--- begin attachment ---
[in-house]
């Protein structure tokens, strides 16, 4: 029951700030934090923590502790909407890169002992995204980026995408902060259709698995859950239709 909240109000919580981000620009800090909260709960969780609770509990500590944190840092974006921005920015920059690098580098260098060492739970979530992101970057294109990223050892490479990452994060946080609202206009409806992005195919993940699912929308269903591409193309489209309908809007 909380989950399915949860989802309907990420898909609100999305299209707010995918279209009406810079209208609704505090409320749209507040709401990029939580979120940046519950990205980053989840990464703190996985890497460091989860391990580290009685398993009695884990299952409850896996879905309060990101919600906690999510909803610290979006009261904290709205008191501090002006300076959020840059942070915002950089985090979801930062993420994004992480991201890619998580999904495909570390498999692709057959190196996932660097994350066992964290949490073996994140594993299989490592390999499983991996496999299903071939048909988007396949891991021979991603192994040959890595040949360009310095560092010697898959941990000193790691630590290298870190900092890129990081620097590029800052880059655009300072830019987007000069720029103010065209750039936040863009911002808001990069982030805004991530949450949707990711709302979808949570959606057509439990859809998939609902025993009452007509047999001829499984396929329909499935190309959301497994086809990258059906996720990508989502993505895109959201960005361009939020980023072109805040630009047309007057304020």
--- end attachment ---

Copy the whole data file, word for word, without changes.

[in-house]
């Protein structure tokens, strides 16, 4: 029951700030934090923590502790909407890169002992995204980026995408902060259709698995859950239709 909240109000919580981000620009800090909260709960969780609770509990500590944190840092974006921005920015920059690098580098260098060492739970979530992101970057294109990223050892490479990452994060946080609202206009409806992005195919993940699912929308269903591409193309489209309908809007 909380989950399915949860989802309907990420898909609100999305299209707010995918279209009406810079209208609704505090409320749209507040709401990029939580979120940046519950990205980053989840990464703190996985890497460091989860391990580290009685398993009695884990299952409850896996879905309060990101919600906690999510909803610290979006009261904290709205008191501090002006300076959020840059942070915002950089985090979801930062993420994004992480991201890619998580999904495909570390498999692709057959190196996932660097994350066992964290949490073996994140594993299989490592390999499983991996496999299903071939048909988007396949891991021979991603192994040959890595040949360009310095560092010697898959941990000193790691630590290298870190900092890129990081620097590029800052880059655009300072830019987007000069720029103010065209750039936040863009911002808001990069982030805004991530949450949707990711709302979808949570959606057509439990859809998939609902025993009452007509047999001829499984396929329909499935190309959301497994086809990258059906996720990508989502993505895109959201960005361009939020980023072109805040630009047309007057304020």